Hello. Here is our monthly installment of pictures from 2006, and I predict that you’ll find this set preferable to last month’s set.
We’ll start on Saturday 4 February 2006 at good ol’ Chacahoula, Louisiana, where we see westbound Union Pacific Railroad train MNOHO-3 coming through on a sunny afternoon.
Check out that the second locomotive wears Chicago & Northwestern colors. The MNOHO was, as its name implies, a daily manifest train from New Orleans to Houston.
In what will be our only instance in this article of seeing a train that we have already seen in a prior picture in this same article, we chase this train farther and shoot it in the siding at Bayou Sale.
Well, we’ll have to wait some other time to see images of this train closer to the camera.
Next, for our third picture, we are the very next day by the tracks for another MNOHO.
I don’t know if this qualifies as “keepin’ it real.”
For our fourth picture, we are, on Sunday 12 February 2006, back at Bayou Sale, where we see this interesting MNOEW-10 with a “Catfish” Norfolk Southern locomotive leading.
I remember thinking at the time that I had made a small breakthrough in photographic understanding, maybe color balance, but I don’t know, with this picture; the lighting just seemed to work.
For our fifth picture, we are, one week later on the 19th, back out on the Lafayette Subdivision in St. Mary Parish – it’s like I didn’t leave – where we see at Amelia UP train KNOCI-18.
That’s the precursor to our modern Z trains, and that may have been my first picture at Amelia (and seems to be my first digital picture at Amelia.) Later that same afternoon, as I made my way back east, I shot at Avondale this parked BNSF manifest train with neat old power.
I miss trains that looked like that!
For our last four images, we head north out of Louisiana. I made my way to the “Frozen Weed” gathering on Rich Mountain, and on the way there, south of Gillham, Arkansas, I got a shot – of northbound Kansas City Southern Railway train C-WEKC – that was a milestone in my development as a photographer.
You might recall that when I came here the previous October, I was able to get some good cloudy day shots on my last day here. I was still then of the mindset that clear skies and sunlit subjects were the only way other than night photography to do railroad photography, that the camera should be put away when the skies are cloudy; so, I took those good cloudy pictures on that October day only because I was far from home and was taking advantage of being in this place for the few days that I’d be there, regardless of atmospheric conditions. The quality of those October cloudy pictures planted a seed of doubt in my own mind about my assumptions about cloudy day photography that reached close to the surface with my 30 December 2005 picture of the Chip Local at Chacahoula and sprouted with the above picture taken on February 25.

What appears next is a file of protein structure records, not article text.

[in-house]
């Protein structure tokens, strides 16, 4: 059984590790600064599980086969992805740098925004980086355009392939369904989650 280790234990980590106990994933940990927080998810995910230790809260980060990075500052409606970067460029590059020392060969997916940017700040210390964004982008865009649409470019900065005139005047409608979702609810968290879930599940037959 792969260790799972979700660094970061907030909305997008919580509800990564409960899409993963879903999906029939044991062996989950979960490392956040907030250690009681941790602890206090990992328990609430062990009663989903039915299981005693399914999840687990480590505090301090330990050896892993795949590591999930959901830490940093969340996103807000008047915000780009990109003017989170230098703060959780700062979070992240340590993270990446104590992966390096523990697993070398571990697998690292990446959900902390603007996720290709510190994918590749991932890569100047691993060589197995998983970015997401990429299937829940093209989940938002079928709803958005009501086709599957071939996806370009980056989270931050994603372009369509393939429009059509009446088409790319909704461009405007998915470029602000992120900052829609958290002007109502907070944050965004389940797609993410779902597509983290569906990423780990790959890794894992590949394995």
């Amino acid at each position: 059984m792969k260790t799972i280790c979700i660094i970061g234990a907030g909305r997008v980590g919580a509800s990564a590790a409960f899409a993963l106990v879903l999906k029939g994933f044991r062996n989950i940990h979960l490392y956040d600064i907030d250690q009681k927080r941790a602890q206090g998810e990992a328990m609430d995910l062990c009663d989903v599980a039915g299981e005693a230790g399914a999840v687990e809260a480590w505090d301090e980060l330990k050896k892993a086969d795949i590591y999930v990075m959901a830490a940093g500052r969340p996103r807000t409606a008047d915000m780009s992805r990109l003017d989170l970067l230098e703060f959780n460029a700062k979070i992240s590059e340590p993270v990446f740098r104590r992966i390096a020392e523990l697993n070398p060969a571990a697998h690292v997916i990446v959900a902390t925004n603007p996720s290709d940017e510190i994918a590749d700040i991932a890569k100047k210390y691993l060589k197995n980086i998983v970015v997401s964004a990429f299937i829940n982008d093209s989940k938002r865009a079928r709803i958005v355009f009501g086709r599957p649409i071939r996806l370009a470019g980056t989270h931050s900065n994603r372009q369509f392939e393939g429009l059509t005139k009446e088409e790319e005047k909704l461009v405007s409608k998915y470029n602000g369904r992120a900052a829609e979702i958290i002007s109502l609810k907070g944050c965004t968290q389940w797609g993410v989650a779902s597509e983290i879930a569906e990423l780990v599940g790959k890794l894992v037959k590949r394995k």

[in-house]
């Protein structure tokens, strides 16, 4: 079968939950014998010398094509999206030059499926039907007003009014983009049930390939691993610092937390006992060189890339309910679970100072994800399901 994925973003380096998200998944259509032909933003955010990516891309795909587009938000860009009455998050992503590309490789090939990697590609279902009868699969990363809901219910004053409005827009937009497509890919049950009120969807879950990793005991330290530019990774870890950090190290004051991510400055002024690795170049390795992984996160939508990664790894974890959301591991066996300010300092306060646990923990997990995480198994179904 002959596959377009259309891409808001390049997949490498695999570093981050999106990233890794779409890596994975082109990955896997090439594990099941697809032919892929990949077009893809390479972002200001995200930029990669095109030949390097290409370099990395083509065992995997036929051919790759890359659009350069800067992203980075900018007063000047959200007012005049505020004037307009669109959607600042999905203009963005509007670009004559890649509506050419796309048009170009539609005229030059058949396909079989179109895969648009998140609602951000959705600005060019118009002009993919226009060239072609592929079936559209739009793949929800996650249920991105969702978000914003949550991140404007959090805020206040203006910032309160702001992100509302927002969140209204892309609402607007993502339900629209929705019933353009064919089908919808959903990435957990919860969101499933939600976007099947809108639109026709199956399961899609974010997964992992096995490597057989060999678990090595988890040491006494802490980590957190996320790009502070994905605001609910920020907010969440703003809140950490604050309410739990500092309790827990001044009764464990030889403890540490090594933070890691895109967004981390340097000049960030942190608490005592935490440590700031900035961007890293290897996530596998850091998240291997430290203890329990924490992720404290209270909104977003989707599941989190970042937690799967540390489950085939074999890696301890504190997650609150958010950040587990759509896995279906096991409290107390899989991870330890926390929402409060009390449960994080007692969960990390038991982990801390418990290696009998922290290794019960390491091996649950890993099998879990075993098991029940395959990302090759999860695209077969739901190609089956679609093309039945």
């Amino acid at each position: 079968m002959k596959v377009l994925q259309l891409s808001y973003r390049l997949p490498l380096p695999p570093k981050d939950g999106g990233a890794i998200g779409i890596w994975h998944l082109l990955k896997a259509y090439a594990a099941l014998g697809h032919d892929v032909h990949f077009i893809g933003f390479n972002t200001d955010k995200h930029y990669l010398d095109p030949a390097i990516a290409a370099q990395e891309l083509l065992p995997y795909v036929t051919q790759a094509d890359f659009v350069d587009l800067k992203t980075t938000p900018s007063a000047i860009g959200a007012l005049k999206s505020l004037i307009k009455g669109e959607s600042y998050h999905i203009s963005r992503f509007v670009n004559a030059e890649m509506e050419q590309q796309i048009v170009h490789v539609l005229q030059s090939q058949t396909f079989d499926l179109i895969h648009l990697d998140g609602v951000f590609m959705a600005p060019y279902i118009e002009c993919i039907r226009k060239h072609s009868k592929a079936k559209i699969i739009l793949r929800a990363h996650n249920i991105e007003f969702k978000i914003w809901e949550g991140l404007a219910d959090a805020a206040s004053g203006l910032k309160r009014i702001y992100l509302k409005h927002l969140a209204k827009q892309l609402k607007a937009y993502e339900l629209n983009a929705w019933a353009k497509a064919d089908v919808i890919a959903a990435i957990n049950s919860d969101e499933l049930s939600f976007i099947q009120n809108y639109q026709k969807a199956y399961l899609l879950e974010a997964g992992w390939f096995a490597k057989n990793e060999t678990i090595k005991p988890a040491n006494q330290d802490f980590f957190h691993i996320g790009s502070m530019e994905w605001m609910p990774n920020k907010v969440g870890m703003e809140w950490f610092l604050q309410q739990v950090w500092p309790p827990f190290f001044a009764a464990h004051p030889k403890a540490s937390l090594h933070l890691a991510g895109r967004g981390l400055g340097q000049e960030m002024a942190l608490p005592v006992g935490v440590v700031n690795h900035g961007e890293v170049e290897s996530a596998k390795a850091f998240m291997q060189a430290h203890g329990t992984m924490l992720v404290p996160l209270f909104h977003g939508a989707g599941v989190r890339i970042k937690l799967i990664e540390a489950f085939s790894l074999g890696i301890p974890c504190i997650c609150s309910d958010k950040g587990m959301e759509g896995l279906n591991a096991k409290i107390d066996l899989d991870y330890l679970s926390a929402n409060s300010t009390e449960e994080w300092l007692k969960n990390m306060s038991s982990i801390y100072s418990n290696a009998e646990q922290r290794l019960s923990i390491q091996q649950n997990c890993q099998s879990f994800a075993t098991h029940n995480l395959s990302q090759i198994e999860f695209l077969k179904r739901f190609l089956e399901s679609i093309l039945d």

“That’s a tight picture,” one of my students said when I displayed it to the class upon returning. It took getting out of flatland southern Louisiana for me to discover the winning formula. Have you figured out what it is? It’s something that might be more possible more often in flatland southern Louisiana with drones, but I lack one of those.
Our next (and eighth) image shows the same formula used to success, with this picture of the GMXKCS approaching Hodgen, Oklahoma, on its way down Rich Mountain.
The trick for good cloudy day railroad photography is quite simple: just keep the sky out of the picture. The trick of finding such opportunities in a flat land is not simple! It can, however, be done to good effect in a place like Rich Mountain.
This revelation is why I got into the habit of taking pictures of trains from overpasses, albeit in the few places that can be done, on cloudy days, and it is why Chacahoula became a go-to location on cloudy days, to the point that I wouldn’t even shoot there if the skies were sunny.
For our ninth image, we are back at Page, with some interesting lighting conditions.
This was a northbound manifest train on the morning of the 26th, but I don’t know which train. This was one of my first pictures of a KCS train with those goofy yellow EMLX pieces of crap.
For our tenth and final image, we are, the next morning, at Stapp, Oklahoma, where we see a northbound manifest train, probably the H-train.
It looks like we’re at milepost 349, right at the reader.
That’s it; I hope that you’ve enjoyed this set, which I think is better than the last, and next month’s set will also have some geographic diversity.